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mysqltcl

mysqltcl

Section: C Library Functions (3) Updated: 3.0
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NAME

mysqltcl - MySQL server access commands for Tcl  

SYNOPSIS

package require Tcl 8.4

package require mysqltcl 3.0

::mysql::connect ?option value...?

::mysql::use handle database

::mysql::sel handle sql-statement ?-list|-flatlist?

::mysql::fetch handle

::mysql::exec handle sql-statement

::mysql::query handle sql-select-statement

::mysql::endquery query-handle

::mysql::map handle binding-list script

::mysql::receive handle sql-statment binding-list script

::mysql::seek handle row-index

::mysql::col handle table-name option

::mysql::col handle table-name optionkist

::mysql::col handle ?option...?

::mysql::info handle option

::mysql::baseinfo option

::mysql::ping handle

::mysql::changeuser user password ?database?

::mysql::result handle option

::mysql::state handle ?-numeric?

::mysql::close ?handle?

::mysql::insertid handle

::mysql::escape ?handle? string

::mysql::autocommit handle boolean

::mysql::commit handle

::mysql::rollback handle

::mysql::nextresult handle

::mysql::moreresult handle

::mysql::warningcount handle

::mysql::isnull value

::mysql::newnull

::mysql::setserveroption handle option

::mysql::shutdown handle

::mysql::encoding handle ?encoding?




 

DESCRIPTION

MySQLTcl is a collection of Tcl commands and a Tcl global array that provide access to MySQL database servers.

MySQLTcl is nothing more than a patched version of a patched version of Hakan Soderstrom's patch of Tom Poindexter's Sybtcl.

Mysqltcl is binary Tcl library (extension) written in C language that use direkt official MySQL C-API. Almost all Tcl commands correspond to MySQL C-API functions. For detail documentation see official MySQL C-API manual.  

MYSQLTCL COMMANDS

::mysql::connect ?option value...?
Connect to a MySQL server. A handle is returned which should be used in other mysqltcl commands using this connection. ::mysql::connect raises a Tcl error if the connection fails. ::mysql::connect read first the options from my.cnf file group mysqltcl. See MySQL documentation chapter "options files". Possible connection options are:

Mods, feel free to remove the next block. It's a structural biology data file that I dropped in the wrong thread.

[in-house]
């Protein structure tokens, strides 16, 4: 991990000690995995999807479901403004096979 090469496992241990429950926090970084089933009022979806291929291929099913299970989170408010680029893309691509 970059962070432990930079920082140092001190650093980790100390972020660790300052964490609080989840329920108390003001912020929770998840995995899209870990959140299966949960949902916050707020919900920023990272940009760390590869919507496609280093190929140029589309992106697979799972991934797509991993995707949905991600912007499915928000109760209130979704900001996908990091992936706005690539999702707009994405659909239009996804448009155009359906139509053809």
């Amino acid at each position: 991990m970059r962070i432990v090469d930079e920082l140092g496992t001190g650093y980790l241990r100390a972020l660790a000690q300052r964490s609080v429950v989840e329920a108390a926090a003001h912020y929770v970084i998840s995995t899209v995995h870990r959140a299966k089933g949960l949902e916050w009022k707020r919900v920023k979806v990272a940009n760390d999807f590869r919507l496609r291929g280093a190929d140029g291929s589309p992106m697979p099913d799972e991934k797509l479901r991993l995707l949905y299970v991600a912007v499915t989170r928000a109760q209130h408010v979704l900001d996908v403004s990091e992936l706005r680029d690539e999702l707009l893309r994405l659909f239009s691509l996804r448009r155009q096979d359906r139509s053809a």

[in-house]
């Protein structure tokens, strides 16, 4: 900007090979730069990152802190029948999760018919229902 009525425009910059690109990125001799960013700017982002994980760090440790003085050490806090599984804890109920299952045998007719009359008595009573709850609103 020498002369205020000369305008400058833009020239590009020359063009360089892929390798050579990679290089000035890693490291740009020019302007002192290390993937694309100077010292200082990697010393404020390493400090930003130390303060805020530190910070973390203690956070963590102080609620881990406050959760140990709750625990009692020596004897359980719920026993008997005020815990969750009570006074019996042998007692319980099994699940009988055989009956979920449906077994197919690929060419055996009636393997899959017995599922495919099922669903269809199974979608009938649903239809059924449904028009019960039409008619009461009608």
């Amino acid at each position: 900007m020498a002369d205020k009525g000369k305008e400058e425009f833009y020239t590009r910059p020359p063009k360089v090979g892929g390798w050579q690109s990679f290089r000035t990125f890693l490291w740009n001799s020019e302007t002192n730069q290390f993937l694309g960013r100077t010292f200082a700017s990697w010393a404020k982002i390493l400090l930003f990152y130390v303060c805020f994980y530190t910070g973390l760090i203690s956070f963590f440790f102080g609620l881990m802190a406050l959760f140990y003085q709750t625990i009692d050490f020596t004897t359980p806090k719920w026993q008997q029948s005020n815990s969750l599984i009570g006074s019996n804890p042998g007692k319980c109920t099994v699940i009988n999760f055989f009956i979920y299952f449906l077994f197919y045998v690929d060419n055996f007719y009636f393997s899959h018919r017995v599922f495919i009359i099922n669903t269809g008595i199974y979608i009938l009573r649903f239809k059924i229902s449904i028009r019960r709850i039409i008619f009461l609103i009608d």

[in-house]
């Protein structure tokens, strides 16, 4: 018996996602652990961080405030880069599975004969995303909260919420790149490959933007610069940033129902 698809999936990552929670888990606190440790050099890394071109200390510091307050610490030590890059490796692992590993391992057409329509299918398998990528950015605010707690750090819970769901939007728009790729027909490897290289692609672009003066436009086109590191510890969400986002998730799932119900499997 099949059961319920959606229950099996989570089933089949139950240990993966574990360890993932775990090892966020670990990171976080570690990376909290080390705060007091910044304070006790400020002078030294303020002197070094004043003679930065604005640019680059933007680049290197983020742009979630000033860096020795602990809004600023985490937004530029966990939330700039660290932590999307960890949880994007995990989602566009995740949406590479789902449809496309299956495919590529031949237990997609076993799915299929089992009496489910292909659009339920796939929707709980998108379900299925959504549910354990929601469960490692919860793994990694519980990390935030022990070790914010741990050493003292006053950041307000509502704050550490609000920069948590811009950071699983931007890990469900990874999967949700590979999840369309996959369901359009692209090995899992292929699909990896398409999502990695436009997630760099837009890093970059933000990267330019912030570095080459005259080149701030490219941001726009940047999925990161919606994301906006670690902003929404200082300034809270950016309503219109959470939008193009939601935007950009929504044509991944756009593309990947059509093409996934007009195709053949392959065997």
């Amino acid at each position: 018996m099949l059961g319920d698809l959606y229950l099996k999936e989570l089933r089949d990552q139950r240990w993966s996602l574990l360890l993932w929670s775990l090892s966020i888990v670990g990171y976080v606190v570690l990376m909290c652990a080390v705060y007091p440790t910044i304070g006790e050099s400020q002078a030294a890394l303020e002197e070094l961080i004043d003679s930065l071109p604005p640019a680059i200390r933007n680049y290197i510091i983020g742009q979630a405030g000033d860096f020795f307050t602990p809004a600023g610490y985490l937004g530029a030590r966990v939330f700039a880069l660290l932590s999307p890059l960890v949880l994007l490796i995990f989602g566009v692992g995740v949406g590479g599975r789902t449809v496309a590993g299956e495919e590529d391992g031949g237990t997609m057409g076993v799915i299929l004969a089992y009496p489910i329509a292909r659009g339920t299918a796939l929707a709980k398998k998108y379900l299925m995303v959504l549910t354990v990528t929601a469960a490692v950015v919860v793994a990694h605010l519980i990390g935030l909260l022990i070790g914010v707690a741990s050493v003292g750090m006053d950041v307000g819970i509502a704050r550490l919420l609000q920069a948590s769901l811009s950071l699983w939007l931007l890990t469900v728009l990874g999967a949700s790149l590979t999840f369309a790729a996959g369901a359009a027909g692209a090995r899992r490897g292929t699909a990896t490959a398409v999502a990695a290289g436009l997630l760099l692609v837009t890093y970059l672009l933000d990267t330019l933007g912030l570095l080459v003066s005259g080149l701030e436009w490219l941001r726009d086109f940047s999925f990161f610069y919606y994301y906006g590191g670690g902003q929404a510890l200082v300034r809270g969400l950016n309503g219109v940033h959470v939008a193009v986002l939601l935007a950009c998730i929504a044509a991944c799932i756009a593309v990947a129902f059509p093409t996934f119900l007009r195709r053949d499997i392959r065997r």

-host hostname
The host on which the server is located. The local host is used by default.
-user user
The user whose name is used for the connection. The current Unix user-name is used by default.
-password password
The password that must be used for the connection. If it is not present, the connection is possible only for users with no password on the server.
-db db
If this option is present, db is used as current database, with no need for a call to mysql::use.
-port port
The port number for the TCP/IP connection, if it's different from the default.
-socket socket
The socket or named pipe for the connection.
-encoding encodingname
The option works similar to -encoding option in fconfigure. It support also special encoding name binary. By option -binary no converting will be done be reading or writing to/from MySQL. If option is not set the system encoding (see utf-8) is used. Please test all input and outputs with another program to check that all is the way you expect it. If option binary is not used the system procedures Tcl_ExternalToUtfDString (writing) and Tcl_ExternalToUtf (reading) will be used by option binary the function Tcl_GetByteArrayFromObj and Tcl_NewByteArrayObj are used. If you want to manipulate binary date use -encoding binary. By handling textes set your special encoding that you want to use in your database. Consider what another system access the database and what encoding they expect. It can useful to use -encoding utf-8. That is standard encoding in some linux distributions and newer systems.
-compress boolean
Use compression protocol. Default is false
-odbc boolean
The client is an ODBC client. This changes mysqld to be more ODBC-friendly. Default is false
-noschema boolean
Don't allow the db_name.tbl_name.col_name syntax. This is for ODBC. It causes the parser to generate an error if you use that syntax, which is useful for trapping bugs in some ODBC programs. This changes mysqld to be more ODBC-friendly. Default is false
-multistatement boolean
Tell the server that the client may send multiple-row-queries (separated by `;'). If this flag is not set, multiple-row-queries are disabled. Default is false.
-multiresult boolean
Tell the server that the client can handle multiple-result sets from multi-queries or stored procedures. This is automatically set if CLIENT_MULTI_STATEMENTS is set.
-localfiles boolean
Enable LOAD DATA LOCAL handling. Default is false.
-foundrows boolean
Return the number of found (matched) rows, not the number of affected rows. Default is false.
-interactive boolean
Allow interactive_timeout seconds (instead of wait_timeout seconds) of inactivity before closing the connection. The client's session wait_timeout variable will be set to the value of the session interactive_timeout variable. Default is false.
-ssl boolean
Switch to SSL after handshake. Default is false
-sslkey string